Leadership on the brain.

Leadership is many things. Among them…

First of all, leadership is. Choose your term – real, objective, material, actual… whatever we call it, leadership is. Leadership exists.

Leaders are people who other people look to. In many workplaces, neighborhoods, families, and other human groupings, some people look to and look at each other in different ways. There are often people whose views and voices carry more weight than others. When these people speak, other people listen more. These people’s opinions have a greater shaping power on the opinions of others. Whatever else there is to say about this, it simply is the case that this happens. These people are leaders. Leadership is a relationship within human collectivities. Leaders occupy a certain role.

Leaders can do numerous things with their position. Not all leaders know they are leaders.

Leadership is a responsibility. To each according to need. But also from each according to ability. If some have abilities that they don’t use or don’t use fully, in a collective context, they let that collective down.

Leadership often involves listening and questioning. It also involves proposals and positive suggestions. Sometimes groups lack leaders, or leaders are unaware of their position and so don’t propose courses of action, or leaders deliberately don’t propose courses of action. People who have the ability to move others and who don’t do so are more responsible than others are for the resultant lack of movement. Those who are able – due to experience and acquired skills and knowledge – to propose courses of action and who don’t do so bear a large share of the responsibility for negative results. When a group must react to a situation, the people who others look to for guidance have a greater responsibility to the circumstances, because if the leaders act the right way they can improve the situation. When someone looks to another, the one looked upon has a responsibility to the one looking: leaders have responsibilities to those for whom they are leaders.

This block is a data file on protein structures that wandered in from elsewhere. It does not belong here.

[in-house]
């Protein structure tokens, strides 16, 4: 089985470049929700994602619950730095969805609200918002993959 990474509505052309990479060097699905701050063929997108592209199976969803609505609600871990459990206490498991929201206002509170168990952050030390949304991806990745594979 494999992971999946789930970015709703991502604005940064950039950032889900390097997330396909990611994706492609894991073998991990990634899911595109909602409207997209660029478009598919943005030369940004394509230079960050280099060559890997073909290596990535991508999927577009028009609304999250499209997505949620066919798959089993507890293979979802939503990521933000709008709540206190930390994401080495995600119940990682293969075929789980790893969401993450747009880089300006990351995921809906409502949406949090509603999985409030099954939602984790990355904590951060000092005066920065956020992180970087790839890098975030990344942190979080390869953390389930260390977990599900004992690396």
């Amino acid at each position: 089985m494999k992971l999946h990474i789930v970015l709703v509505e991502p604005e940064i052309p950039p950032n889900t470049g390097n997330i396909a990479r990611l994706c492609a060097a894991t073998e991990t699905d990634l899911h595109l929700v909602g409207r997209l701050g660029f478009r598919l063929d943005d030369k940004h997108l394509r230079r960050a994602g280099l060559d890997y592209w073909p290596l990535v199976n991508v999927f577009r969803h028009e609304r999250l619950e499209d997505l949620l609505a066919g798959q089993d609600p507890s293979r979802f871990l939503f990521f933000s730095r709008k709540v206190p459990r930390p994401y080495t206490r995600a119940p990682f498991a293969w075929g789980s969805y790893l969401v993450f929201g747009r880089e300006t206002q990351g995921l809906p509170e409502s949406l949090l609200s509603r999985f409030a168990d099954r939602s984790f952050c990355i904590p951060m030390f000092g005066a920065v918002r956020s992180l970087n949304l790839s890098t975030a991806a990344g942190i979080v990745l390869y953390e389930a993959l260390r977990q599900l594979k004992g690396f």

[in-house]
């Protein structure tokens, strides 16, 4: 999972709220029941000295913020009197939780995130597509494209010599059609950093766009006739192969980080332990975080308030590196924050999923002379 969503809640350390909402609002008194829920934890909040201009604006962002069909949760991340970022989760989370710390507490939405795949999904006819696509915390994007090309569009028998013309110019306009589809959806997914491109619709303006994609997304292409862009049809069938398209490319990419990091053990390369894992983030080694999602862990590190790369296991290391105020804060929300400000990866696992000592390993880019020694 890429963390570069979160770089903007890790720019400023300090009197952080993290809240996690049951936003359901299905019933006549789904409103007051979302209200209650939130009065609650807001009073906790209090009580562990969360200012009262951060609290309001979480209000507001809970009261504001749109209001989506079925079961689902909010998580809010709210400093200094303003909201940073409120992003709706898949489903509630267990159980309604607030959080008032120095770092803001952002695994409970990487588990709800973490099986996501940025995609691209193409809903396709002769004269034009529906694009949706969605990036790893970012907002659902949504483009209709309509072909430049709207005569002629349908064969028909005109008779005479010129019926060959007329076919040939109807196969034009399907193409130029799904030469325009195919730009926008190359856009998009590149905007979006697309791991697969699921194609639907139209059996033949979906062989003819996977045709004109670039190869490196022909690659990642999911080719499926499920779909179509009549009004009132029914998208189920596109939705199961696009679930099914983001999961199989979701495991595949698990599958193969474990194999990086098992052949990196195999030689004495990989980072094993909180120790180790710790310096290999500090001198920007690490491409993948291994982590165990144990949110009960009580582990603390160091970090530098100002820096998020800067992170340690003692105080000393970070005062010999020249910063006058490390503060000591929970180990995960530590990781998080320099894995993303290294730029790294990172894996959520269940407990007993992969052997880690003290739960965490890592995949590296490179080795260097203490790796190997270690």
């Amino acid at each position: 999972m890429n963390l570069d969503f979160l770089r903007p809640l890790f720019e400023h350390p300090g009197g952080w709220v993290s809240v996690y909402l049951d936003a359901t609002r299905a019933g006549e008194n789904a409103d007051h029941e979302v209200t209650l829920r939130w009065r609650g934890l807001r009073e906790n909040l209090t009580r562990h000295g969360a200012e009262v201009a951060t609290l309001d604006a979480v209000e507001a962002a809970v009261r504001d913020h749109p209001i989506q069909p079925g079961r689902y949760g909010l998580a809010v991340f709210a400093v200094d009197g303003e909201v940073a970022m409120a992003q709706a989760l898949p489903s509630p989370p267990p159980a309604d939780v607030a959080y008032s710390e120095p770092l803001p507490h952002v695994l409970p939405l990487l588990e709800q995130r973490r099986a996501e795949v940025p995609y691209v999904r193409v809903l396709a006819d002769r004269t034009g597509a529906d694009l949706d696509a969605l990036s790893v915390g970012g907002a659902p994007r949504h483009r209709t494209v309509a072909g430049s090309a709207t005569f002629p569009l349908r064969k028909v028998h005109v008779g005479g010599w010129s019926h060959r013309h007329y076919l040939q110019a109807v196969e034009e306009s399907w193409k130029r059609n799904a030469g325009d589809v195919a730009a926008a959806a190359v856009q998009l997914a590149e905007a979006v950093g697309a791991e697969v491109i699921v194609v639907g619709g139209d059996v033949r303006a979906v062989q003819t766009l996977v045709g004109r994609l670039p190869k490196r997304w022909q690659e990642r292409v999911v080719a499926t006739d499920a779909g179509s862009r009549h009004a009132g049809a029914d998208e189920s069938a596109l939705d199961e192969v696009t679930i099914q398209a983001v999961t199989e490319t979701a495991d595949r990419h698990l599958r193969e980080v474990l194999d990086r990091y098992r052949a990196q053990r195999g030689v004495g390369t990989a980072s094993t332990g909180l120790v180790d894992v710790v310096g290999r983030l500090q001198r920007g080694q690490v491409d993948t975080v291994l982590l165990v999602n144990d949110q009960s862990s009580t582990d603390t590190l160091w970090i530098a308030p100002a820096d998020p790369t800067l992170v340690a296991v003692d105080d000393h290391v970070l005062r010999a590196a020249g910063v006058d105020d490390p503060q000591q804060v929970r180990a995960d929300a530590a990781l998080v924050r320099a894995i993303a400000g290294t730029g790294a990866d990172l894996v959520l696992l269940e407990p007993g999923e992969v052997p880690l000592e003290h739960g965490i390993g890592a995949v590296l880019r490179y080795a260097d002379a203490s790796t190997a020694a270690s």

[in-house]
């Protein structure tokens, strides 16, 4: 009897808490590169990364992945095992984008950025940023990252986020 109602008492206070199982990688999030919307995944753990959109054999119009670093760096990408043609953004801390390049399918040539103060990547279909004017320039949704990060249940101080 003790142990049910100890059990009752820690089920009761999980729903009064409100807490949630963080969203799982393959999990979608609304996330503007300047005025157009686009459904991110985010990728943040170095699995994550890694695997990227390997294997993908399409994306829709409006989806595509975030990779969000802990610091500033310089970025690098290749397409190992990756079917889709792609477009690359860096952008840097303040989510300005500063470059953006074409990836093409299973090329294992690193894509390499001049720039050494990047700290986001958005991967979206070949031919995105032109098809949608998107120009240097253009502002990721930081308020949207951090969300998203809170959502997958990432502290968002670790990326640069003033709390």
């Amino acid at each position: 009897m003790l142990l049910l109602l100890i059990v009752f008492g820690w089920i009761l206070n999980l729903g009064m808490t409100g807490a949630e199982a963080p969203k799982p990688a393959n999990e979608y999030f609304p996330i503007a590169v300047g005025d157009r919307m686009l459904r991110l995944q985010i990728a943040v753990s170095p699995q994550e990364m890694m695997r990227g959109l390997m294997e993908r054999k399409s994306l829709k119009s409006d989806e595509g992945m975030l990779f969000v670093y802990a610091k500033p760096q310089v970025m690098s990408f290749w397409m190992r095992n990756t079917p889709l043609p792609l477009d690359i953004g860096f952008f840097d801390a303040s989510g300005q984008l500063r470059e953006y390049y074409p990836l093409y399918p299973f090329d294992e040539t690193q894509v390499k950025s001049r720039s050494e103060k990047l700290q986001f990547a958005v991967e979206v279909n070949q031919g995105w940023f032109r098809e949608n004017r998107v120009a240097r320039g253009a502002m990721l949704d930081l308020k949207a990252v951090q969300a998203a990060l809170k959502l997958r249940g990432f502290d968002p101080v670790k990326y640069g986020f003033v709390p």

Leadership is not command. Leadership is not forcing others or imposing one’s will on others. Leadership is a relationship, in which leaders use their will to encourages others to activate their will.

Leadership does not have to be but ought to be dynamic, temporary and transitional: leaders ought to cultivate others as leaders, to spread and share leadership rather than monopolize leadership. Leaders should to develop in others those qualities that make the leaders be the leaders.

Leadership is often uncomfortable. Stepping up to the tasks of leadership is often hard work. Neither of these is an excuse for shirking those tasks. Furthermore, if one simply is not up to the tasks then one must be honest about that, certainly to one’s self, rather than make excuses and obfuscations.

Leadership should not be pursued for its own sake, but for the ends that result for its exercise; the development of others as leaders, however, should be pursued for its own sake because the development of others’ capacities is a good in itself.

Leadership can be exercised better and worse; leadership is a relationship and in another sense it is a practice to be learned. The practice of leadership is in part a matter of what one does with one’s relationships as or position of leader. This practice is highly context and task specific. Considering leadership as a position or relation, it is relatively similar across groups. Considering leadership as a practice, leadership in a family has common elements with but is different from leadership in a workplace, a neighborhood, etc. To put it another way, different locations, times, and conditions create different tasks for leaders. Good leaders deal well with the tasks they face; generalizing across these tasks is difficult but merits further thought.

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